February 27, 2021

Pérez de Cuellar, the Peruvian diplomat and politician of more global relevance

Javier Pérez de Cuellar, who died on Wednesday at the age of one hundred, was one of the most important Peruvians in world history in the political and diplomatic sphere, as, until now, the only Latin American to occupy the General Secretariat of the United Nations, between 1982 and 1991.

Considered a tireless, effective, patient and cautious negotiator, during his ten years at the head of the UN, Pérez de Cuellar showed great interest in third world countries and acted as peacemaker in various international conflicts.

The diplomat died Wednesday at his home due to natural causes and will be buried this Friday with honors as head of state in the former Presbitero Maestro cemetery, in Lima, with the presence of the president of Peru, Martín Vizcarra.

Pérez de Cuéllar, discreet in his last years of life, left a country sorry for his loss and proud of his figure.


Among numerous interventions at the head of the UN, he played a decisive role as an intermediary in the Falklands War, which faced Argentina with Great Britain in 1982, and got Iraqi Saddam Hussein and Iranian Ruholá Khomeini to agree on peace through Security Council resolution 598, passed in 1987.

He also dedicated his efforts in favor of the Contadora Group, a basic framework for the pacification of Central America, and for the negotiated departure of Soviet troops from Afghanistan, in addition to interceding in the negotiations for the independence of Namibia and the Sahara conflict between Morocco and the Polisario.

He interceded in the Cyprus-Turkey contacts and under his auspices there was, in January 1990, an agreement on a UN peace plan for Cambodia; In addition to being one of the most prominent mediators in the Persian Gulf conflict.


Born in Lima on January 19, 1920, and from an aristocratic family, Javier Felipe Ricardo Pérez de Cuellar Guerra married in the first nuptials with the Frenchwoman Yvette Roberts, with whom he had two children, and later with the Peruvian Marcela Temple Seminario, with whom He had two other children.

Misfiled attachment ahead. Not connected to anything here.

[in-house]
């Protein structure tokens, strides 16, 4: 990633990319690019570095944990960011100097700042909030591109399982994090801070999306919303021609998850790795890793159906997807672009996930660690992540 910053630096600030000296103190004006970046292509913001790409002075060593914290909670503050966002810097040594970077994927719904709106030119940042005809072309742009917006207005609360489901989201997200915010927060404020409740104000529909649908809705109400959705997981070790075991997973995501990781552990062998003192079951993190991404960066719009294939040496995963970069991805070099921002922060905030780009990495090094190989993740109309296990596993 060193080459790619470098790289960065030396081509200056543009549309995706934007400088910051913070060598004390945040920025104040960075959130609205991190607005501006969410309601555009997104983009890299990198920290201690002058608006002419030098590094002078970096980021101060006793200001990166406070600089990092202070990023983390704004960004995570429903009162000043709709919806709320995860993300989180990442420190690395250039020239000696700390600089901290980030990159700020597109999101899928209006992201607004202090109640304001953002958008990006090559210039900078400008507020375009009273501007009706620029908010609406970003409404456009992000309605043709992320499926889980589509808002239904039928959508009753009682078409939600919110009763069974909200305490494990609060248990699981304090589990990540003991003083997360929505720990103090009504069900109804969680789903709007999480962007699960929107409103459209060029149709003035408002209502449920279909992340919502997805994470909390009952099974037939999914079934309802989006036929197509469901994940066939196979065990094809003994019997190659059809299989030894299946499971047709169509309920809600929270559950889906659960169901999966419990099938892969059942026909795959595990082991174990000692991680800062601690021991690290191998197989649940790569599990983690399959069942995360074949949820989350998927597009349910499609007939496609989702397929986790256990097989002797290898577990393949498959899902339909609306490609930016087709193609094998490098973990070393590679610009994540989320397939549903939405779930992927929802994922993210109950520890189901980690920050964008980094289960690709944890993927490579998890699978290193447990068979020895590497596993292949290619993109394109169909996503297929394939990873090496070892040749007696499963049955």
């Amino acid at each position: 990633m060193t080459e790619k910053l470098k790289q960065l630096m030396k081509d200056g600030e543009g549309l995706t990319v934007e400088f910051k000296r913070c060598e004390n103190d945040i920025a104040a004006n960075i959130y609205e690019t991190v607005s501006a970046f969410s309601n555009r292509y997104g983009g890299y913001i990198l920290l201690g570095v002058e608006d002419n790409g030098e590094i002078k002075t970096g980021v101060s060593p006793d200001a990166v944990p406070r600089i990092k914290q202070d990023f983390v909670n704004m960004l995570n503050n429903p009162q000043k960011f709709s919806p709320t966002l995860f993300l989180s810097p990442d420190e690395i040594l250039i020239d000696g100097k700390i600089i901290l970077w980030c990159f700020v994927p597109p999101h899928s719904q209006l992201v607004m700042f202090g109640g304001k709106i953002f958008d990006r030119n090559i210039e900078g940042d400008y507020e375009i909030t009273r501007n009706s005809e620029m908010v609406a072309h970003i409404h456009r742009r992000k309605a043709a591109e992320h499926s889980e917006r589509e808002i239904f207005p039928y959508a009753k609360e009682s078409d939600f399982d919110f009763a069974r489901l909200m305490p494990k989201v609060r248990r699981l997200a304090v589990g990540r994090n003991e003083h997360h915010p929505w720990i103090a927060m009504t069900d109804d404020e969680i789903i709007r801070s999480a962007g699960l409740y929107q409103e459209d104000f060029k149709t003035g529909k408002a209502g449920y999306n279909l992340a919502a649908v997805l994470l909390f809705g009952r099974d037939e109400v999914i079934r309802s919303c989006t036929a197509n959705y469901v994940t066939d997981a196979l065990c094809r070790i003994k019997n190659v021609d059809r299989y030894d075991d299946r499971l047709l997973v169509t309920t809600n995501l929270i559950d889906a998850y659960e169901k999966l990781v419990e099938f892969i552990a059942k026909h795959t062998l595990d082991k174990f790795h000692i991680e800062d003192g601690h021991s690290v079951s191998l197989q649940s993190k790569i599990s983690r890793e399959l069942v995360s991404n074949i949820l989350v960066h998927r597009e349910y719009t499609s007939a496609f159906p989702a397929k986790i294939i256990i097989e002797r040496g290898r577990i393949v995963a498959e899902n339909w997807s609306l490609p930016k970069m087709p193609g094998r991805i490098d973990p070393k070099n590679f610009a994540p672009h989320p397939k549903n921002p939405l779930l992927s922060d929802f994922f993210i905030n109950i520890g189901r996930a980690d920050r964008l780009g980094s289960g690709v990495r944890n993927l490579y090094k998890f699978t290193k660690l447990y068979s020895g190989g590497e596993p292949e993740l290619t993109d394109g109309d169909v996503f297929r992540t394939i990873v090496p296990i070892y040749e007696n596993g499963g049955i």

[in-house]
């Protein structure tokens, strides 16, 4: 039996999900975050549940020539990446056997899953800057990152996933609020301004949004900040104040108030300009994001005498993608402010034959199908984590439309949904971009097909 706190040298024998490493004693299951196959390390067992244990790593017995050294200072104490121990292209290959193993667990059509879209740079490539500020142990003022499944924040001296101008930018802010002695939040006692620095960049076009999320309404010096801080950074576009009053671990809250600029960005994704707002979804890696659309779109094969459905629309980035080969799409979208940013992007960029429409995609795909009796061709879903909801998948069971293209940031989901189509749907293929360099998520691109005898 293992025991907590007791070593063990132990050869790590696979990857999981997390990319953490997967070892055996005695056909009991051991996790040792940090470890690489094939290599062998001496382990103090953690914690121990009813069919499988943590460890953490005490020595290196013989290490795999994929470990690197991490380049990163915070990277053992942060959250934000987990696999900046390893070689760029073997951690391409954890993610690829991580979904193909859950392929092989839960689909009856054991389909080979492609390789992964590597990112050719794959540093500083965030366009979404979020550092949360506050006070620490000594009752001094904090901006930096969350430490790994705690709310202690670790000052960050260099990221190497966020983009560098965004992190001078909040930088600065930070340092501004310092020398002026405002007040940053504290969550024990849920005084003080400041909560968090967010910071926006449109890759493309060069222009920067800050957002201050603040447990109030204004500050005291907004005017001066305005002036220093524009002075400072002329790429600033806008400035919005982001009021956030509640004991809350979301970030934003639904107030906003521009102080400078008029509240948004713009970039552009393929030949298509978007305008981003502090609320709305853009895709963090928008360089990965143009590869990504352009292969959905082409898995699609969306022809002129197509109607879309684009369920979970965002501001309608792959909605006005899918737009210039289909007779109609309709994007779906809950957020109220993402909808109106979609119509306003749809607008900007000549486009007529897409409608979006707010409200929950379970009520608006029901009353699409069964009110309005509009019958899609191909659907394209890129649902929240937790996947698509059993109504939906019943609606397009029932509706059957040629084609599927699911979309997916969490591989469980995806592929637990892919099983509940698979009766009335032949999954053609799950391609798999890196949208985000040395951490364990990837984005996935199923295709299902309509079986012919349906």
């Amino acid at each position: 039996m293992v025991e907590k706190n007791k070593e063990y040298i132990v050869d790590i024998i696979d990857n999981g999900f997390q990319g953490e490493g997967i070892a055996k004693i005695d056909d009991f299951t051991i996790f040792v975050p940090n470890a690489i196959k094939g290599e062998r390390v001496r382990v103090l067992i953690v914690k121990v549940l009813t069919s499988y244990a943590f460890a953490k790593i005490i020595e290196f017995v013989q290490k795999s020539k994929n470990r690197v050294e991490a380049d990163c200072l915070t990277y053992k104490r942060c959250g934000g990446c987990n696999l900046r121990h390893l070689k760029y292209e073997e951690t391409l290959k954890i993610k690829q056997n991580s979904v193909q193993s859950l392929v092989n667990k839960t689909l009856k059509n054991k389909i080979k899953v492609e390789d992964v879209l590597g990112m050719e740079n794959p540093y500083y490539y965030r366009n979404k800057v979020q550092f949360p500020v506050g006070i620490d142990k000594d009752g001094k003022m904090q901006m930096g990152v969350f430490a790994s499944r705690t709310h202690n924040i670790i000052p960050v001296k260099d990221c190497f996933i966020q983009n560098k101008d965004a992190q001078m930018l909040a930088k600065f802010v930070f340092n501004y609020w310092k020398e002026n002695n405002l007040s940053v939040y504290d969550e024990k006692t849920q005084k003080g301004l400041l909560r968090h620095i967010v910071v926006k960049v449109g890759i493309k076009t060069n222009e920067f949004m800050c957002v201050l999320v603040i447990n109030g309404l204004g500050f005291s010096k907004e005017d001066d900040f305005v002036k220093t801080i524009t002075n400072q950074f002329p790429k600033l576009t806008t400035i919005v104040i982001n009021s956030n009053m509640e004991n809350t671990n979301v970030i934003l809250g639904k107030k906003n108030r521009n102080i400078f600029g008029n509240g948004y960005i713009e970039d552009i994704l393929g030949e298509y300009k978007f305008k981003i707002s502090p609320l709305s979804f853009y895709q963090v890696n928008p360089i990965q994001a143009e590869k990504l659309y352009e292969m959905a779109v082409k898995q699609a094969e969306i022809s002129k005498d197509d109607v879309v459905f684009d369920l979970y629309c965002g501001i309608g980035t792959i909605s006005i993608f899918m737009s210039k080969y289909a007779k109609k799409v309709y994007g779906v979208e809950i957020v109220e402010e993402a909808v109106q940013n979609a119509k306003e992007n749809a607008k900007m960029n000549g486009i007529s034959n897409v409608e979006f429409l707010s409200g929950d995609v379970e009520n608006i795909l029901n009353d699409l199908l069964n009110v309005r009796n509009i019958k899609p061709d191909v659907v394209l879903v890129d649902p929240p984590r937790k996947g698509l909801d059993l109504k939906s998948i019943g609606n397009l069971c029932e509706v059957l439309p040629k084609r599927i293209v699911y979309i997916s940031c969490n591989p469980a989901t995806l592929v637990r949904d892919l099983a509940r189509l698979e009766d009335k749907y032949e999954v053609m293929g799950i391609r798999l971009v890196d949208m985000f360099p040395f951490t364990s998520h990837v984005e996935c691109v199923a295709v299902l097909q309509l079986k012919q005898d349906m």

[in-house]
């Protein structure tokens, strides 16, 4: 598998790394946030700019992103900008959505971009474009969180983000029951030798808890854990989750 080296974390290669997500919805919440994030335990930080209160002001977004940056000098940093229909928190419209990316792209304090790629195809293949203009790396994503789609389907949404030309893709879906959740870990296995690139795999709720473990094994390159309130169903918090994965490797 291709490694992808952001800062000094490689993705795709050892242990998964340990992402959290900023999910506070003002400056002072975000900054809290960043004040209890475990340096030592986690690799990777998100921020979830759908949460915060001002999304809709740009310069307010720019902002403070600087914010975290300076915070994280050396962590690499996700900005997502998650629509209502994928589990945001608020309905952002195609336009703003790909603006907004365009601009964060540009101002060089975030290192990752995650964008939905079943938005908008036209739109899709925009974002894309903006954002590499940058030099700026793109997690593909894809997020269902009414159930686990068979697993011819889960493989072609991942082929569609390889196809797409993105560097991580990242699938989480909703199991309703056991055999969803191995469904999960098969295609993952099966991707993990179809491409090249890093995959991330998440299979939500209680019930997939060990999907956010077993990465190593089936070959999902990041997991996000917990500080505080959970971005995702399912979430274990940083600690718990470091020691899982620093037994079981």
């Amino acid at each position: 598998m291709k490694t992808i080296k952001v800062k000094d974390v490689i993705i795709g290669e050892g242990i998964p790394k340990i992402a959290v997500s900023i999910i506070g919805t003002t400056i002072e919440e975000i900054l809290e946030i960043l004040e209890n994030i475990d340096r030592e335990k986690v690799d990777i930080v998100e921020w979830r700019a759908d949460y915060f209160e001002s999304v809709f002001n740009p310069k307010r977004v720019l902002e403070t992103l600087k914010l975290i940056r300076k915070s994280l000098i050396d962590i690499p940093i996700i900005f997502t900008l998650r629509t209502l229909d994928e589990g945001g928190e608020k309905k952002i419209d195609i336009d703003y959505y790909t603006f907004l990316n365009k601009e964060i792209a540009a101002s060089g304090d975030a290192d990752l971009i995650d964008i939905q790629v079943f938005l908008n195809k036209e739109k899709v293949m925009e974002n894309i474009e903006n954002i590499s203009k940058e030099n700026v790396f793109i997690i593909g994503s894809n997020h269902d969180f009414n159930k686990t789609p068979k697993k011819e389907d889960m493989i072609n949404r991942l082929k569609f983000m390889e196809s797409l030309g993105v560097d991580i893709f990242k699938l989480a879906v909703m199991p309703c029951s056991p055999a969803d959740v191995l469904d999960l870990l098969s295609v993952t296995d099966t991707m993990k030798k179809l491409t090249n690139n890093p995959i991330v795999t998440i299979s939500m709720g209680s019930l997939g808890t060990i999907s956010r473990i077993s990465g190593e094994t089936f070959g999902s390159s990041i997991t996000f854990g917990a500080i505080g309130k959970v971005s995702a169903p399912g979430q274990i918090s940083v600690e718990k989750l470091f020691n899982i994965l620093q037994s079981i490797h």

Pérez de Cuellar studied law at the Catholic University of Lima and in 1940 began his diplomatic career by joining the Ministry of Foreign Affairs of Peru.

Four years later, he was appointed secretary of the embassy in Paris, then moved to London, La Paz and Rio de Janeiro, and was also a member of the Peruvian delegation at the first session of the UN General Assembly, in 1946.

In September 1975 he was appointed Special Representative of the then UN Secretary General, Kurt Waldheim, in Cyprus, since he held until December 1977 and from which he achieved one of his greatest diplomatic achievements: persuade, in 1975, the leaders of the Greek and Turkish communities of the island to commit to negotiate.


On February 27, 1979, he was appointed Assistant Secretary General for Special Political Affairs of the United Nations and in May 1981 he was reinstated to the Foreign Ministry, although he continued to represent the UN Secretary General on Afghan issues.

On December 12, 1981 he was elected UN Secretary General for the period 82-86, which made him the first Ibero-American diplomat to hold the high position.

In 1986, Pérez de Cuellar expressed his intention not to run for a second term, but he was re-elected on October 10 of that year.

On December 31, 1991 he was replaced as Secretary General of the United Nations by the Egyptian Boutros Ghali and in 1992 he was appointed president of the World Commission for Culture and Development of Unesco.


In 1995, he presented his candidacy for the Peruvian Presidency for the Union for Peru (UPP) party and obtained 21.7% of the votes, compared to 64.4% of Alberto Fujimori, who was re-elected for a second presidential term.

In November 2000, he assumed as Foreign Minister of the Transitional Government of Valentín Paniagua, who assumed the Presidency for a year after Fujimori’s resignation amid a corruption scandal.

In September 2001, he was appointed Peruvian ambassador to France and a representative to the United Nations Educational, Scientific and Cultural Organization (UNESCO).

In addition to receiving numerous awards in Peru and more than thirty countries, as well as honorary doctorates from fifty universities, he received awards such as the Prince of Asturias for Ibero-American Cooperation (Spain, 1987), the Olof Palme Award (Sweden , 1988) and Jawaharlal Nehru (India, 1989).

He also authored the works “Diplomatic Law Manual” (1964), “Order or Anarchy” (1992), “Pilgrimages for Peace” (1997) and “Memories: personal and political memories” (2012). In 2014 he published “Los Andagoya”, his only novel.

David Blanco Bonilla


Source link